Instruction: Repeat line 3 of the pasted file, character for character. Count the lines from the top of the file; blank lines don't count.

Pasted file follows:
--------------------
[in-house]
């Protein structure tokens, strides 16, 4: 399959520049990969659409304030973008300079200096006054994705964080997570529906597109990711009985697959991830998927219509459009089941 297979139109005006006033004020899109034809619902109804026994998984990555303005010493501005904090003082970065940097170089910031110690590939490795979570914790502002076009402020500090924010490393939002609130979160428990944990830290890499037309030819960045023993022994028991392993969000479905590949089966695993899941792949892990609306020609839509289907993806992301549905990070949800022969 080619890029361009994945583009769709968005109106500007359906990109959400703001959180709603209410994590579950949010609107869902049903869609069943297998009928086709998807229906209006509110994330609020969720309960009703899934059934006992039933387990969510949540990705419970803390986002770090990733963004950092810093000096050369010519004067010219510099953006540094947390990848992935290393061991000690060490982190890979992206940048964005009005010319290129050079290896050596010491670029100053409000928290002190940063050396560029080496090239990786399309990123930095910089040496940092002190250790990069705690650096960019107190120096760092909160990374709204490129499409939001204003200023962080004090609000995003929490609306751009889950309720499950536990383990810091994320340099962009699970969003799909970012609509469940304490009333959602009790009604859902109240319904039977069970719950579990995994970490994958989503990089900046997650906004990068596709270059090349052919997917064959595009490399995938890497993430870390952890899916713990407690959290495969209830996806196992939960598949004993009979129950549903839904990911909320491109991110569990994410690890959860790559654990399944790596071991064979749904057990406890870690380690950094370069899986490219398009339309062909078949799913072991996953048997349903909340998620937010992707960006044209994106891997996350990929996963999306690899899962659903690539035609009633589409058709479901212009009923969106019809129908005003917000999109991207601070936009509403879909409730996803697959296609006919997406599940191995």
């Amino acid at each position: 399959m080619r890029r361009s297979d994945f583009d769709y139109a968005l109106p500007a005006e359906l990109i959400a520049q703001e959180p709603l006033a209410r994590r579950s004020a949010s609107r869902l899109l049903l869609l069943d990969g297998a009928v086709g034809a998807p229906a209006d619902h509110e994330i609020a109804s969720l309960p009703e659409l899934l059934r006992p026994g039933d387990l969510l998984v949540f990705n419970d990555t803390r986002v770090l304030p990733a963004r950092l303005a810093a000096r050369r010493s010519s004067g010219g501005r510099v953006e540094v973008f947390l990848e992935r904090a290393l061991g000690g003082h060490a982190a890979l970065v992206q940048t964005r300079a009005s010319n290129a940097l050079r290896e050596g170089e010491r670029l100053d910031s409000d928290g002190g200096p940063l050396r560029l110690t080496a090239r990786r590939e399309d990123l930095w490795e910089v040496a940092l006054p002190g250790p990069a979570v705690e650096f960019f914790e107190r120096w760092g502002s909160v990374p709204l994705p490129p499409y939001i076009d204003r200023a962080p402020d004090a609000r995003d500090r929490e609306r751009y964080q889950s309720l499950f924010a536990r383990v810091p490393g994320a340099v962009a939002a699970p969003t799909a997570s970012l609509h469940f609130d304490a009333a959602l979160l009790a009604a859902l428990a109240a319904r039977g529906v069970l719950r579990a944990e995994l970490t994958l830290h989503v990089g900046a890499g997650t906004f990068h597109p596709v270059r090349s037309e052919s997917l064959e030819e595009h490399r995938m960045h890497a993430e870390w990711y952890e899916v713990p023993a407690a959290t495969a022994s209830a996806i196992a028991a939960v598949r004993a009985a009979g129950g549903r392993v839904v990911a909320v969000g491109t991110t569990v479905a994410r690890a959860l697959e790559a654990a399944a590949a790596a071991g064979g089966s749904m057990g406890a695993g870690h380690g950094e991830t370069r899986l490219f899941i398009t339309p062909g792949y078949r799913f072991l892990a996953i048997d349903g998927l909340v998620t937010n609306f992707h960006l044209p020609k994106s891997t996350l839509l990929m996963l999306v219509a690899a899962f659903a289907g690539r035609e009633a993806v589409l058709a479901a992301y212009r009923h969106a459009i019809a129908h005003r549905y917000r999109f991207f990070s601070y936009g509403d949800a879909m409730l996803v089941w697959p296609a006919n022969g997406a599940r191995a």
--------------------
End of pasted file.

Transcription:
């Amino acid at each position: 399959m080619r890029r361009s297979d994945f583009d769709y139109a968005l109106p500007a005006e359906l990109i959400a520049q703001e959180p709603l006033a209410r994590r579950s004020a949010s609107r869902l899109l049903l869609l069943d990969g297998a009928v086709g034809a998807p229906a209006d619902h509110e994330i609020a109804s969720l309960p009703e659409l899934l059934r006992p026994g039933d387990l969510l998984v949540f990705n419970d990555t803390r986002v770090l304030p990733a963004r950092l303005a810093a000096r050369r010493s010519s004067g010219g501005r510099v953006e540094v973008f947390l990848e992935r904090a290393l061991g000690g003082h060490a982190a890979l970065v992206q940048t964005r300079a009005s010319n290129a940097l050079r290896e050596g170089e010491r670029l100053d910031s409000d928290g002190g200096p940063l050396r560029l110690t080496a090239r990786r590939e399309d990123l930095w490795e910089v040496a940092l006054p002190g250790p990069a979570v705690e650096f960019f914790e107190r120096w760092g502002s909160v990374p709204l994705p490129p499409y939001i076009d204003r200023a962080p402020d004090a609000r995003d500090r929490e609306r751009y964080q889950s309720l499950f924010a536990r383990v810091p490393g994320a340099v962009a939002a699970p969003t799909a997570s970012l609509h469940f609130d304490a009333a959602l979160l009790a009604a859902l428990a109240a319904r039977g529906v069970l719950r579990a944990e995994l970490t994958l830290h989503v990089g900046a890499g997650t906004f990068h597109p596709v270059r090349s037309e052919s997917l064959e030819e595009h490399r995938m960045h890497a993430e870390w990711y952890e899916v713990p023993a407690a959290t495969a022994s209830a996806i196992a028991a939960v598949r004993a009985a009979g129950g549903r392993v839904v990911a909320v969000g491109t991110t569990v479905a994410r690890a959860l697959e790559a654990a399944a590949a790596a071991g064979g089966s749904m057990g406890a695993g870690h380690g950094e991830t370069r899986l490219f899941i398009t339309p062909g792949y078949r799913f072991l892990a996953i048997d349903g998927l909340v998620t937010n609306f992707h960006l044209p020609k994106s891997t996350l839509l990929m996963l999306v219509a690899a899962f659903a289907g690539r035609e009633a993806v589409l058709a479901a992301y212009r009923h969106a459009i019809a129908h005003r549905y917000r999109f991207f990070s601070y936009g509403d949800a879909m409730l996803v089941w697959p296609a006919n022969g997406a599940r191995a």